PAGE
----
United Players of Vancouver
The Invention of Love by Tom Stoppard

Dates and Venue 3 - 26 April 2009 @ 8.00pm | Jericho Arts Centre

Director C.W. (Toph) Marshall Set Design Sally Song Lang Costume Design Sarah Fawson Lighting Kyla Gardiner Sound David Campbel Stage Manager Cassandra Tattrie

Reviewer Jane Penistan

This Stoppard play is a reflection on the life and times of A. E. Housman. Better known to most of us by his poetry, mainly a "Shropshire Lad and Last Poems." Housman was a distinguished classical scholar and university professor in the latter part of the 19th and earlier 20th century, holding chairs at both London and Cambridge universities.

In the dual personalities of the mature professor and a young man growing up in Victorian England, the problems of youth and the wisdom of old age meet. Director C.W. (Toph) Marshall was fortunate in the imaginative design of his stage and the ingenious boats called for in the script, and in his actors’ ability in miming. The costumes were well thought out and reflected the times and the characters of the cast. There was a university atmosphere throughout, both in the scenes of the older academics and those of the youthful undergraduates.

The problems of homosexuality in a country where it was a secret sin, punishable by law if discovered, and the heartbreak and guilt suffered by individual homosexuals are laid bare and discussed against an academic and elitist background. The beautifully written, poetical, introspective and humourous script was delivered by the entire cast with intelligence and understanding.

The play opened with the older Housman waiting on the banks of the river Styx, waiting for Charon (Dick Pugh) to come and ferry him across the river. He reflected whimsically on his last hours. The performance of Graham Bullen as the elder Housman, was outstanding. He was the perfect Victorian academic, a highly intelligent intellectual, a humane and sensitive person, courageous and principled, and with a great sense of humour.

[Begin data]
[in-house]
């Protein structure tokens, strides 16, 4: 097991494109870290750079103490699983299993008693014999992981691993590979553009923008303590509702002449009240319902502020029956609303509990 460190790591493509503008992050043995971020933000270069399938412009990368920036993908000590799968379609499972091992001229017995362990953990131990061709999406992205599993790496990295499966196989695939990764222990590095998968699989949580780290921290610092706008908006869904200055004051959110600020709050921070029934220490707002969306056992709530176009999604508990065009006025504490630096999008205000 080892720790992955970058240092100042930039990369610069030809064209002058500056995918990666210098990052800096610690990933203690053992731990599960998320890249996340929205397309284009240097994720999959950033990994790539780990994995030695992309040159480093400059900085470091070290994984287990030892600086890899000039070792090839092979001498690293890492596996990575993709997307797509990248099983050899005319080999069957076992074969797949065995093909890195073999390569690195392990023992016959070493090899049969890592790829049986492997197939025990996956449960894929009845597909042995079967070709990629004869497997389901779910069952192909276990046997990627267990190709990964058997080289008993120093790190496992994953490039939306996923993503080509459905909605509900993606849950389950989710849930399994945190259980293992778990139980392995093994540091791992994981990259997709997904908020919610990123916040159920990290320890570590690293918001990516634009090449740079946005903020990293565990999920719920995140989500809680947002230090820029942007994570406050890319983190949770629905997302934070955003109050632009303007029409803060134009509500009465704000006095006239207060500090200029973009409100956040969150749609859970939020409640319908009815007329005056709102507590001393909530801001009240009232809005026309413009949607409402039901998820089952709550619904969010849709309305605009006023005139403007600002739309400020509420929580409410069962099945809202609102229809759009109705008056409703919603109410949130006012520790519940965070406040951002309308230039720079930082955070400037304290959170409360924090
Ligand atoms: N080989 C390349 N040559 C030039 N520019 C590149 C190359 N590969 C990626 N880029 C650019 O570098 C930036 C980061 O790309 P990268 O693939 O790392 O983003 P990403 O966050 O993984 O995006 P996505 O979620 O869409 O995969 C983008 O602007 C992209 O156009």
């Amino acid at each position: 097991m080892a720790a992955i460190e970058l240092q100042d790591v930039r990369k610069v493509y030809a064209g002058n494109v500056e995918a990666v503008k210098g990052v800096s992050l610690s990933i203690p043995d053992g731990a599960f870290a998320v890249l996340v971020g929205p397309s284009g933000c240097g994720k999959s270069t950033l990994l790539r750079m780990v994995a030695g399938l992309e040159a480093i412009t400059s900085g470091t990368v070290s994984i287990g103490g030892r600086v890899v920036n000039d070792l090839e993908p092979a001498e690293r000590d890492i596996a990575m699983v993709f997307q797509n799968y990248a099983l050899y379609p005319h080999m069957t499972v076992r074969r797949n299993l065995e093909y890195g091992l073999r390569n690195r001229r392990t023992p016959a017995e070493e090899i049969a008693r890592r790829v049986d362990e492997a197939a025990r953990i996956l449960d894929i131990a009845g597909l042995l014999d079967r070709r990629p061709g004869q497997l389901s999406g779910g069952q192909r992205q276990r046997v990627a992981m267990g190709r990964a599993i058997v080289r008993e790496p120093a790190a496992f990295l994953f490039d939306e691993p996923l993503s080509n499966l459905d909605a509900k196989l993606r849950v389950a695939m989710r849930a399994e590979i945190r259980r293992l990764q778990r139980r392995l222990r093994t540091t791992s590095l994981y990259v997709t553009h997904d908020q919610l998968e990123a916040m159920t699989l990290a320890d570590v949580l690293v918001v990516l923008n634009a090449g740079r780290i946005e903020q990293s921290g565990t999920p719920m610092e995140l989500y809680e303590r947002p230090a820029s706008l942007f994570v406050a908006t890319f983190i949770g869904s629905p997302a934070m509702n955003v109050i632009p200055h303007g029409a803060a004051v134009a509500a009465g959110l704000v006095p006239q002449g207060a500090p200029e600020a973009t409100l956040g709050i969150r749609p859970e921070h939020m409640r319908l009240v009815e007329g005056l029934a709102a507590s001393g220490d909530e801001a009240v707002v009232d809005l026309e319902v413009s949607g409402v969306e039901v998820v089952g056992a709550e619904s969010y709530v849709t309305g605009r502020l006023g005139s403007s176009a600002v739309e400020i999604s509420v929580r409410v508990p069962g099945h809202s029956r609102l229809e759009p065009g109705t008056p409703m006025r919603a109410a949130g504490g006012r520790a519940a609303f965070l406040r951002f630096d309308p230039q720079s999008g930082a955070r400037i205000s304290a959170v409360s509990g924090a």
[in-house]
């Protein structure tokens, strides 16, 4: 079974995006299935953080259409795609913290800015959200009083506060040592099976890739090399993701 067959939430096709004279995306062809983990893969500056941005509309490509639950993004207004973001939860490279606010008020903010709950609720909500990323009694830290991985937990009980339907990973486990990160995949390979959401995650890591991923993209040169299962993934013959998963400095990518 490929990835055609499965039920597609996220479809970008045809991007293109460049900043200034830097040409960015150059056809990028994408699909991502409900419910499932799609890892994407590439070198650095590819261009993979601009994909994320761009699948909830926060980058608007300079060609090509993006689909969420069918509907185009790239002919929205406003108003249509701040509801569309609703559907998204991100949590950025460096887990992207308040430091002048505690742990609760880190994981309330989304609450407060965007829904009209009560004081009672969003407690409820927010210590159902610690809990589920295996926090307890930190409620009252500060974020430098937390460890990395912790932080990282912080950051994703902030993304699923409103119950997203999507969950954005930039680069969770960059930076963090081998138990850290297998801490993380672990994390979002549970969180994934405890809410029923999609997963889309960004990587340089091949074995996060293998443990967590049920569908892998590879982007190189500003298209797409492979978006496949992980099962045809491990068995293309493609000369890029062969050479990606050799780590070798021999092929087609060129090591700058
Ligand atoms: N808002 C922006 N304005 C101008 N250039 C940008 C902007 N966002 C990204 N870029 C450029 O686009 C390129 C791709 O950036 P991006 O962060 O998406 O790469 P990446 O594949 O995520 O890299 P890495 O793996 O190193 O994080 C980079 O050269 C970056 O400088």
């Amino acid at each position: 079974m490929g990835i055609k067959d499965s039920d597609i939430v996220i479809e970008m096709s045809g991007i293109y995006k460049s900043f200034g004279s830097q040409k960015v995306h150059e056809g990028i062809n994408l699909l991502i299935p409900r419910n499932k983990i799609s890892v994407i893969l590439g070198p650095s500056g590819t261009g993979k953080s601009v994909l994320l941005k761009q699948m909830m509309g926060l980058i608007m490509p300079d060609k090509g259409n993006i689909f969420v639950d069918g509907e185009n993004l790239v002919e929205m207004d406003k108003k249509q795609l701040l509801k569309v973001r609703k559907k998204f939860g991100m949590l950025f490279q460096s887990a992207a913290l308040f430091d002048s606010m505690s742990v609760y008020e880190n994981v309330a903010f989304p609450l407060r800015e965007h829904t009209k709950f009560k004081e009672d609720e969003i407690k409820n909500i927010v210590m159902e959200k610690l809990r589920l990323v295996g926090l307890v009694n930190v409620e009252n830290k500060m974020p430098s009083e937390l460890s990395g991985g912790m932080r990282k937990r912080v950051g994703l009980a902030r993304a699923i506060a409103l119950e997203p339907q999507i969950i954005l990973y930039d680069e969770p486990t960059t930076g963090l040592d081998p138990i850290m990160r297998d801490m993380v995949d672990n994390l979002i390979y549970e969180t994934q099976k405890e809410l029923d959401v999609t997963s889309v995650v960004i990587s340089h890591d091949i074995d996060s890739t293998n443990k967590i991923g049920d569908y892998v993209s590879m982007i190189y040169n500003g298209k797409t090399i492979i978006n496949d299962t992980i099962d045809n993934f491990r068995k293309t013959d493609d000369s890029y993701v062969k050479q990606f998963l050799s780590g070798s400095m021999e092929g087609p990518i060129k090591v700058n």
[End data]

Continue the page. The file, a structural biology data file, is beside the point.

Paul Toolan as Benjamin Jowett, played croquet, and discussed the state of the university with fellows John Ruskin (John Harris) and Walter Pater (Daryl Hutchings). These actors also played other roles in later scenes, as did others in the cast. The only woman on stage was Katherine Housman, sister to A.E. Housman. Seen as a young woman, Courtney Lancaster was a beautifully dressed, Victorian young lady.

The undergraduates, the young Housman (Tariq Leslie), a classics student, and his friends, Moses Jackson (Andrew Halliwell), the athletic science student, and the love of Housman’s life, and Alfred Pollard (Ian Runacres), another classicist, enjoyed the university life of their era, discussing their studies, fellow students and tutors, in the way of all undergraduates. To be in a boat was part of university life while the river flows from generation to generation.

This is an exceptionally well directed, presented and performed production of a unique play. It deserves many accolades for all concerned in this brilliant, dramatic theatrical experience.

© 2009 Jane Penistan